The theme of the conference was learning and sustainability and it was interesting to see the present state of thinking around how e-learning was seeking to frame and understand what ‘sustainable learning’ means. The two uses of the concept most prevalent were: 1. The planning to sustain project accomplishments or innovation, and 2. The teaching of themes associated with sustainability within a course. The first is clearly important to the longevity of a project but I find this Read more of this post

Open Innovation and the ‘Next Generation Stage-Gate’ process: Reflections on Learning Design processes 2

Next-Generation Stage-Gating

The Stage-Gate concept was developed by Robert Cooper as an innovation management method for businesses. It is now a widely used mechanism to manage the product development process – in the case of a University this may be the development and production of a course. The object of the model is to support the making of a key decision at each stage – the question: should development continue?– or as Cooper puts it; to ‘Go’ with or ‘Kill’ it. For Cooper, the period between Gates consists of ‘information gathering activities’ followed by an analysis of the result which is then entered in to the Gate for decision.

Over the last five years some work has begun to assess and revise the Stage-Gate model. Indeed, Cooper (2008) himself acknowledges the need for the‘Next Generation Stage-Gate’. Reading through this work, I was encouraged to find comments and observations that aligned with themes discussed in my last blog post. Cooper (2008) offers a range of ways to revise or add to his model. I’ve picked out seven below:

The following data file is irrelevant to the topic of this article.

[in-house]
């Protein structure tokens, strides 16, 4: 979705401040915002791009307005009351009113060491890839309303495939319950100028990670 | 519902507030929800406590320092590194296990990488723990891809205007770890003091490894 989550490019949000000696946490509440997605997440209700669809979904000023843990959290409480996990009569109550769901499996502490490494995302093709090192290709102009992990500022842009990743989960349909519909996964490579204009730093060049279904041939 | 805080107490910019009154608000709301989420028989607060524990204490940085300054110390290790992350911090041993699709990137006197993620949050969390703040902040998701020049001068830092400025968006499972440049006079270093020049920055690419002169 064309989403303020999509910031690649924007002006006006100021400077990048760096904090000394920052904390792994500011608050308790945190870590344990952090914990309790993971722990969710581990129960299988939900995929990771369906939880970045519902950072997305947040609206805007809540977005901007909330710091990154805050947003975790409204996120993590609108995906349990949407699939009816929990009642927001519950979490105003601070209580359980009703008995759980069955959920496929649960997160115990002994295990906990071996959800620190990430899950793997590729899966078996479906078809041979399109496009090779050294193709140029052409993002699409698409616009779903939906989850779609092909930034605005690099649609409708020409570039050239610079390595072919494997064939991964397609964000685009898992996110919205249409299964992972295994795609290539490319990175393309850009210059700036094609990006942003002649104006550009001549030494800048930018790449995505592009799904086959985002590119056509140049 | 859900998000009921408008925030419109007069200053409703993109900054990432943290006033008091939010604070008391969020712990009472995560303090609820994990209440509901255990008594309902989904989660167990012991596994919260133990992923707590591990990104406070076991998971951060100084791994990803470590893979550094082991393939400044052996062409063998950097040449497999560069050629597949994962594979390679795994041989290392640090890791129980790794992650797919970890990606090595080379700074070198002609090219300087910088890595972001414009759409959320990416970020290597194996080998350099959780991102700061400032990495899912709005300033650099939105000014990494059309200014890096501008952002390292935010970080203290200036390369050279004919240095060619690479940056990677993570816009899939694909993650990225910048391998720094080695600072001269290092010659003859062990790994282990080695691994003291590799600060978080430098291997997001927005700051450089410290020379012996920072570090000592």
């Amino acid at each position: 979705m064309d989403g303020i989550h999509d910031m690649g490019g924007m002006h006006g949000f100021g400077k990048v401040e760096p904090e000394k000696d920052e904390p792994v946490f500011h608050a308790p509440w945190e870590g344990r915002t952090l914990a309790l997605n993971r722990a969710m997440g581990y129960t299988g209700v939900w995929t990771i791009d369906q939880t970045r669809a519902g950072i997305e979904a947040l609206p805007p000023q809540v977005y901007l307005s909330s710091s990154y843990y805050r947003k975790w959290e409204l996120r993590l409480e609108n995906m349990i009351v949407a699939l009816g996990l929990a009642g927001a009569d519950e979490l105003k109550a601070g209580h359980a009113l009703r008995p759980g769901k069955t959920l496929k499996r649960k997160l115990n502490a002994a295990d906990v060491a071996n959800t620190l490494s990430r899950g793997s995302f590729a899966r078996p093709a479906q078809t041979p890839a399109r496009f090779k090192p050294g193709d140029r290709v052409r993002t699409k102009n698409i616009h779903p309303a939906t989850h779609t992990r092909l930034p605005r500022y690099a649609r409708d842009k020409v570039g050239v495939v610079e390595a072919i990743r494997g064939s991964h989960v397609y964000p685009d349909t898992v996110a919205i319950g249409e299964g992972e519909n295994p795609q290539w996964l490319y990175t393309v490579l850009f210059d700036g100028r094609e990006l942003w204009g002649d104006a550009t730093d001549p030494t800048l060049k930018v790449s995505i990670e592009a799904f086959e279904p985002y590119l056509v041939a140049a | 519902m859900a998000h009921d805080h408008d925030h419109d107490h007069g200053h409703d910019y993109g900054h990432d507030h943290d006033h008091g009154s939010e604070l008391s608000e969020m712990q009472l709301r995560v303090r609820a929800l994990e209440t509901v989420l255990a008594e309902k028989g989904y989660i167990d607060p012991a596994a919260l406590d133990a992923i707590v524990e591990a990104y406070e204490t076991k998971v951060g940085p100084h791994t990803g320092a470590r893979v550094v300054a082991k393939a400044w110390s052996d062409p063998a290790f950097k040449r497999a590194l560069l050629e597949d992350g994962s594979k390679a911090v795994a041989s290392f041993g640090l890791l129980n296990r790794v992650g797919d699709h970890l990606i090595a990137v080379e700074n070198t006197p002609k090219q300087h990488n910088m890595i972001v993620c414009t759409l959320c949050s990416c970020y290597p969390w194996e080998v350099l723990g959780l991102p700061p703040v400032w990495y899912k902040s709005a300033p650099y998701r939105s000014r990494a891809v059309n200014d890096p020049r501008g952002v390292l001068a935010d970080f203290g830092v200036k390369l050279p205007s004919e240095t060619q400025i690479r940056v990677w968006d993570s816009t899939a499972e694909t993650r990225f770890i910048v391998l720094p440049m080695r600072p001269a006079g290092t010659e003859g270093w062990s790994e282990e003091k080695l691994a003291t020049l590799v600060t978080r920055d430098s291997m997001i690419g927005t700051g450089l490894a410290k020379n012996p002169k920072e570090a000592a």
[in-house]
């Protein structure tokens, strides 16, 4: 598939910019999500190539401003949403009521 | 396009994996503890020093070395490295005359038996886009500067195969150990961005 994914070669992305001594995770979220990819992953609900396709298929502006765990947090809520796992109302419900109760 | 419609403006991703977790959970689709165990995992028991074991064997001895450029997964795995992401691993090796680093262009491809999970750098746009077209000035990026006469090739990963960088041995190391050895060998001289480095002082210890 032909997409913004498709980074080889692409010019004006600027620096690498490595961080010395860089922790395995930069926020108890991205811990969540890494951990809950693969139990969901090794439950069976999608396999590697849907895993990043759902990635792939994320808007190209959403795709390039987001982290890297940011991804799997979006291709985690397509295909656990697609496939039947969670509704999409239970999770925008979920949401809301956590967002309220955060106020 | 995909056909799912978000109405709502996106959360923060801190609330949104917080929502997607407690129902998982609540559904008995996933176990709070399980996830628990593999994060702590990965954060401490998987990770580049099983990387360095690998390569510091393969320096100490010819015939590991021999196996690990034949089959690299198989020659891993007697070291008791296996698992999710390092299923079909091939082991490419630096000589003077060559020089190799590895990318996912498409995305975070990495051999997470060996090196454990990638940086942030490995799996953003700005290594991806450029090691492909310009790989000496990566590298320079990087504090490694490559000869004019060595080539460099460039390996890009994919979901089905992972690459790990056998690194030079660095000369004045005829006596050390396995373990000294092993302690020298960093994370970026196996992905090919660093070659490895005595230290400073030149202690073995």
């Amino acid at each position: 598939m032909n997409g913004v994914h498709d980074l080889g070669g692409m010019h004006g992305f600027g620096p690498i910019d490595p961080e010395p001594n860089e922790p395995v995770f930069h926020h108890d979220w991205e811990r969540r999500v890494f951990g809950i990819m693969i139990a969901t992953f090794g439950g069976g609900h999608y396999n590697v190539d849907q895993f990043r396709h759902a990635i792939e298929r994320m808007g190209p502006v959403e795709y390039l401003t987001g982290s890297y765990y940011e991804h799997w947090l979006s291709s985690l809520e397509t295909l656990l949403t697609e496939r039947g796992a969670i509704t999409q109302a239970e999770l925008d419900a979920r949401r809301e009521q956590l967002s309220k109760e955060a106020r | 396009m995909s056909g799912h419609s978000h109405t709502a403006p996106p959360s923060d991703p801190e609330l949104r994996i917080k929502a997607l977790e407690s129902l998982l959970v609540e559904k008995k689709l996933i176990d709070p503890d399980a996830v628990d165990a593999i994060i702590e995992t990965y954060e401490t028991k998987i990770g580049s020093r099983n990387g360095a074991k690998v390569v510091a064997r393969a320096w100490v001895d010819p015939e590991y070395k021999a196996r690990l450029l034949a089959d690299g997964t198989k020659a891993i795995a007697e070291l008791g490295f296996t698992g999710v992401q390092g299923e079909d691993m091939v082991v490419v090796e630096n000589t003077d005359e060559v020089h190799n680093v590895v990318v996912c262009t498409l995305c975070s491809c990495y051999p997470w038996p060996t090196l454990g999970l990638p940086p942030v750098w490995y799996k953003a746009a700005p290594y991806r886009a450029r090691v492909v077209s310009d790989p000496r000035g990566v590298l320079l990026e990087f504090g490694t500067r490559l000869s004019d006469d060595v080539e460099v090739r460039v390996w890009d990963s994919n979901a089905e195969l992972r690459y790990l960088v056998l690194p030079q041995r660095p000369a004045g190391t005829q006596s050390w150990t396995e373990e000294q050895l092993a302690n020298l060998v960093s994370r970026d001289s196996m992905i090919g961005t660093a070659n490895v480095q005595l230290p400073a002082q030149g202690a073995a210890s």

1. A Flexible Process: we observed (see last post) that learning design activities should be planned in advance of the stage commencing and here Read more of this post

Reflections on Learning Design Process Models 1

Over the last month, Rebecca Galley, Paul Mundin and I have been reflecting on a range of our recent meetings and project related activities (including meeting with colleagues from Birmingham City and Gloucestershire, with our external partners, and OU colleagues). This post shares some of this ‘reflection-in-progress’ and as such uses languages familiar to those exploring new structures for curriculum/learning design processes.  

Here are two different draft representations to help communicate our interpretation of recent work. I think it important that such models seek to weave together the less formal practices and processes (such as design activities) with more formal and necessary demands:

If you click on the images an enlarged version should load.

By way of explanation, these representations were the outcome of our thinking about a range of questions. Some of these were:

  • Does a business case, or any related business approval stage, need any pedagogic information or design? – Possibly not. Could learning design be more damaging than enabling at this stage? – Very possibly (after all the design process has not yet properly started and decisions made here may constrain and limit design options
  • Where in the process is the learning design problem space considered? And how much planning of learning design activities (both formal in the design team, and semi-formal individual work)? The business case may set some constraints but little in respect to important pedagogical aspects associated with the design problem. Recent work in the wider design literature has highlighted the importance of fully understanding the ‘design problem’ before developing a design solution. A number of advantages are cited from promoting a more creative, innovative approach to the problem; to better understanding of the core purpose of the design process and more effective quality assurance and design validation.
  • How important is it to recognise that design stages are not discrete units that ‘end’ once a particular form or document has been submitted. It is not a linear process for each overlaps and may continue to be worked later in the process with more porous links to it’s neighbours (shown by the dotted lines above). Furthermore, it would now appear course development involves a greater range of people throughout the entire process (rather than each just involved in a discrete portion of the process).